[swift-dev] Rationalizing FloatingPoint conformance to Equatable
matthew at anandabits.com
Thu Oct 26 17:16:07 CDT 2017
> On Oct 26, 2017, at 5:12 PM, David Sweeris via swift-dev <swift-dev at swift.org> wrote:
>> On Oct 26, 2017, at 2:57 PM, Greg Parker via swift-dev <swift-dev at swift.org <mailto:swift-dev at swift.org>> wrote:
>>> On Oct 26, 2017, at 11:47 AM, Xiaodi Wu via swift-dev <swift-dev at swift.org <mailto:swift-dev at swift.org>> wrote:
>>> On Thu, Oct 26, 2017 at 1:30 PM, Jonathan Hull <jhull at gbis.com <mailto:jhull at gbis.com>> wrote:
>>> Now you are just being rude. We all want Swift to be awesome… let’s try to keep things civil.
>>> Sorry if my reply came across that way! That wasn't at all the intention. I really mean to ask you those questions and am interested in the answers:
>>> Unless I misunderstand, you're arguing that your proposal is superior to Rust's design because of a new operator that returns `Bool?` instead of `Bool`; if so, how is it that you haven't reproduced Rust's design problem, only with the additional syntax involved in unwrapping the result?
>>> And if, as I understand, your argument is that your design is superior to Rust's *because* it requires unwrapping, then isn't the extent to which people will avoid using the protocol unintentionally also equally and unavoidably the same extent to which it makes Numeric more cumbersome?
>>> You said it was impossible, so I gave you a very quick example showing that the current behavior was still possible. I wasn’t recommending that everyone should only ever use that example for all things.
>>> For FloatingPoint, ‘(a &== b) == true’ would mimic the current behavior (bugs and all). It may not hold for all types.
>>> No, the question was how it would be possible to have these guarantees hold for `Numeric`, not merely for `FloatingPoint`, as the purpose is to use `Numeric` for generic algorithms. This requires additional semantic guarantees on what you propose to call `&==`.
>> Would something like this work?
>> Numeric.== -> Bool
>> traps on NaN etc.
>> Numeric.==? -> Bool?
>> returns nil on NaN etc. You likely don't want this unless you know something about floating-point.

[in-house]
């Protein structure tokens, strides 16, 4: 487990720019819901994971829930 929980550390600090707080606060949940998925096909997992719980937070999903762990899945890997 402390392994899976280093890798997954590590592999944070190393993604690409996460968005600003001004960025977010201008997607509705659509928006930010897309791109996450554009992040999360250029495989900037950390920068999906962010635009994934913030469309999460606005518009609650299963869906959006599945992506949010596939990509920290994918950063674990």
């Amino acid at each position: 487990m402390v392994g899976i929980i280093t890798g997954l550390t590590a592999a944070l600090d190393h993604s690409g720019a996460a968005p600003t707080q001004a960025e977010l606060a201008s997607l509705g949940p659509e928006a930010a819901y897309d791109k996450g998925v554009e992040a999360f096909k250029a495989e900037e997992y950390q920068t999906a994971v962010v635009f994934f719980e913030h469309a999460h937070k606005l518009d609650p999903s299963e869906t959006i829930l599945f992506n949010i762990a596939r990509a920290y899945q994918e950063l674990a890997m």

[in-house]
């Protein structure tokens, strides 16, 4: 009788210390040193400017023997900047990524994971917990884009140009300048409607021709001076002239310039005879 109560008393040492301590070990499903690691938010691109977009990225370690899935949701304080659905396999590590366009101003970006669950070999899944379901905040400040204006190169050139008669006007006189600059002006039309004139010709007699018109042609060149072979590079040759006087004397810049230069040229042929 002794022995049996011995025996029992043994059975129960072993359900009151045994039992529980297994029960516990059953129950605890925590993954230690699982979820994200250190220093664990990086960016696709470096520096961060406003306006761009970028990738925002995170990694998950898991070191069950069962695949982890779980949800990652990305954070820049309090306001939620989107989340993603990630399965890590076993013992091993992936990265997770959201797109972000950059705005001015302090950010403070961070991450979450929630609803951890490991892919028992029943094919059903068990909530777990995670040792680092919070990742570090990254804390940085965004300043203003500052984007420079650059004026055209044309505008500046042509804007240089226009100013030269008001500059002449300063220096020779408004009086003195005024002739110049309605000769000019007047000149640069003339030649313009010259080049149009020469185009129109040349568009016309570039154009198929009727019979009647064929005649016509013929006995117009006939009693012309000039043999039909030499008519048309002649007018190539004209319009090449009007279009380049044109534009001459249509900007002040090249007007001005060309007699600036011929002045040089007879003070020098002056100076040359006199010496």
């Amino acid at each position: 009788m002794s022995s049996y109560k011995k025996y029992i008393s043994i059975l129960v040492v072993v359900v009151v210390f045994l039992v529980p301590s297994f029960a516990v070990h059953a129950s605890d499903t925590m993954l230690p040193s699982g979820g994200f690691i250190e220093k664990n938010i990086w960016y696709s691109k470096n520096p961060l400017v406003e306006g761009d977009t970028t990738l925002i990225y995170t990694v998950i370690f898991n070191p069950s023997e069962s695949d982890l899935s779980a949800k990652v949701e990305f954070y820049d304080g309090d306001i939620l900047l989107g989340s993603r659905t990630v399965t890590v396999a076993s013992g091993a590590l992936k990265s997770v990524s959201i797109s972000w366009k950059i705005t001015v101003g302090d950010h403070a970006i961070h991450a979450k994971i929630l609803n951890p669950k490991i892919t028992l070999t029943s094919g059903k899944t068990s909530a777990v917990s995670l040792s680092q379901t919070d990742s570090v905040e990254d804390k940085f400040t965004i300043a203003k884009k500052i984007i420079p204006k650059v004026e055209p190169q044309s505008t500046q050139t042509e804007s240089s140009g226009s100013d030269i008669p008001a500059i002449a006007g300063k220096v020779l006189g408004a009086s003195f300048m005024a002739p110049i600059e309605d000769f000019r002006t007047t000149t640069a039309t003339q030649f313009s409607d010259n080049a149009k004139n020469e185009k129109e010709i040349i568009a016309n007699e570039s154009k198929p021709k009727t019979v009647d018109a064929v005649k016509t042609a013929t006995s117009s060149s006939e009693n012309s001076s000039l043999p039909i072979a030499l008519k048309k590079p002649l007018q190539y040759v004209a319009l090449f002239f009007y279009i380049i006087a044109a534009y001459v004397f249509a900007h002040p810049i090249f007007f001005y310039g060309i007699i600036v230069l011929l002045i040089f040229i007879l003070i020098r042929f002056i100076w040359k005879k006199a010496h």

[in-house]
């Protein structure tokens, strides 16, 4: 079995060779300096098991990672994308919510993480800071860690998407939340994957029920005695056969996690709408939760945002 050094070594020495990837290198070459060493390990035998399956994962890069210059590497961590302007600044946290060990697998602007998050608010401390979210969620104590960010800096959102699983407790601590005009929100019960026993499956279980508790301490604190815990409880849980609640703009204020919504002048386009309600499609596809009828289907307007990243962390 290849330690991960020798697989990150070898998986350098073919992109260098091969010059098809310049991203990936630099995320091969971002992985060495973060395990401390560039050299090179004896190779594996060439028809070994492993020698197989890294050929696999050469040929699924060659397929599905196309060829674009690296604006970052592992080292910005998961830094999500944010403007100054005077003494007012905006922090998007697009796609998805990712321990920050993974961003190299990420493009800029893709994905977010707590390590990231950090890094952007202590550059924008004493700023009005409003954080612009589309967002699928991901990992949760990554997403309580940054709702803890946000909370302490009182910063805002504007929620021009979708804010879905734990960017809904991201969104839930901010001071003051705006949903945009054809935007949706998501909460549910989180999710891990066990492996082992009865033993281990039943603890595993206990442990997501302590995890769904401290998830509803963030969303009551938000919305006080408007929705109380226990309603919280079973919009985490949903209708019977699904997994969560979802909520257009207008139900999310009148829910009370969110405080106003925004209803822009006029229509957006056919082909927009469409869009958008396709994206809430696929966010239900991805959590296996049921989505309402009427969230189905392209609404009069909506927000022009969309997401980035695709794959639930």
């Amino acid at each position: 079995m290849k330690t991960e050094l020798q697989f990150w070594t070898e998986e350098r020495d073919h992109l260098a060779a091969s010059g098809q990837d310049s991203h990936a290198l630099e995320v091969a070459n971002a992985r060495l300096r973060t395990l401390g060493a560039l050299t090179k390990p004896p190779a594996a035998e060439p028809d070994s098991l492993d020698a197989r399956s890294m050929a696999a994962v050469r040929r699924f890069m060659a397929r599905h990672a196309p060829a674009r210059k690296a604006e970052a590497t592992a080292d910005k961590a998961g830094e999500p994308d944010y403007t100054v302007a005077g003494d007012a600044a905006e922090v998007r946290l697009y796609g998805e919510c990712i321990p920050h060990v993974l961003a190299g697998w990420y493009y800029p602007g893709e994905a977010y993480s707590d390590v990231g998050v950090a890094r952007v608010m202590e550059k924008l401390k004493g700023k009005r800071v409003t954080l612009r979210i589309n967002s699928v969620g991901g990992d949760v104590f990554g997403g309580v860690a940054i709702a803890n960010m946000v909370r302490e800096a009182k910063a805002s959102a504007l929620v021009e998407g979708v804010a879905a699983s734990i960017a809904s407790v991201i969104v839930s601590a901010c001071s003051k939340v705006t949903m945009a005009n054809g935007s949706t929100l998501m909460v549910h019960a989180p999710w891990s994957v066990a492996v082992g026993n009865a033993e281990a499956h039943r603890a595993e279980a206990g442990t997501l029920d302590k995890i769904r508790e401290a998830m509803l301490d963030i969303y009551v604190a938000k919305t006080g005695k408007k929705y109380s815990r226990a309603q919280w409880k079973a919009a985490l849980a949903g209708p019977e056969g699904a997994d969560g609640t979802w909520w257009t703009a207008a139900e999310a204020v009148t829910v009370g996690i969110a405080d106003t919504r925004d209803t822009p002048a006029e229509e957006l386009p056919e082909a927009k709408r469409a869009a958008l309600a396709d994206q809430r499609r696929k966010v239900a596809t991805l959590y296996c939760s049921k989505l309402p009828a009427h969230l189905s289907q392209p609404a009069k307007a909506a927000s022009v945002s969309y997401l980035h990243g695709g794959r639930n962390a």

>> Numeric.&== -> Bool
>> is IEEE equality. You should not use this unless you are a floating-point expert.
>> The experts can get high performance or sophisticated numeric behavior. The rest of us who naïvely use == get a relatively foolproof floating-point model. (There is no difference among these three operators for fixed-size integers, of course.)
>> This is analogous to what Swift does with integer overflow. I would further argue the other Numeric operators like + should be extended to the same triple of trap or optional or just-do-it. We already have two of those three operators for integer addition after all.
>> Numeric.+ -> T
>> traps on FP NaN and integer overflow
>> Numeric.+? -> T?
>> returns nil on FP NaN and integer overflow
>> Numeric.&+ -> T
>> performs FP IEEE addition and integer wraparound
> Works for me (although I'd prefer it if we could we stick to one side for the "modifier" symbols -- either "&+" and "?+", or "+&" and "+?", and likewise for "==" and its variants)
At a glance this looks like a reasonable solution to me as well.
> Should `Numeric` have extensions that define the variants in terms of `==`, so that authors of custom types don't have to think about it if they don't want to?
Probably not. In this design `==` is allowed to have a precondition while the variants are not.
> - Dave Sweeris
> swift-dev mailing list
> swift-dev at swift.org
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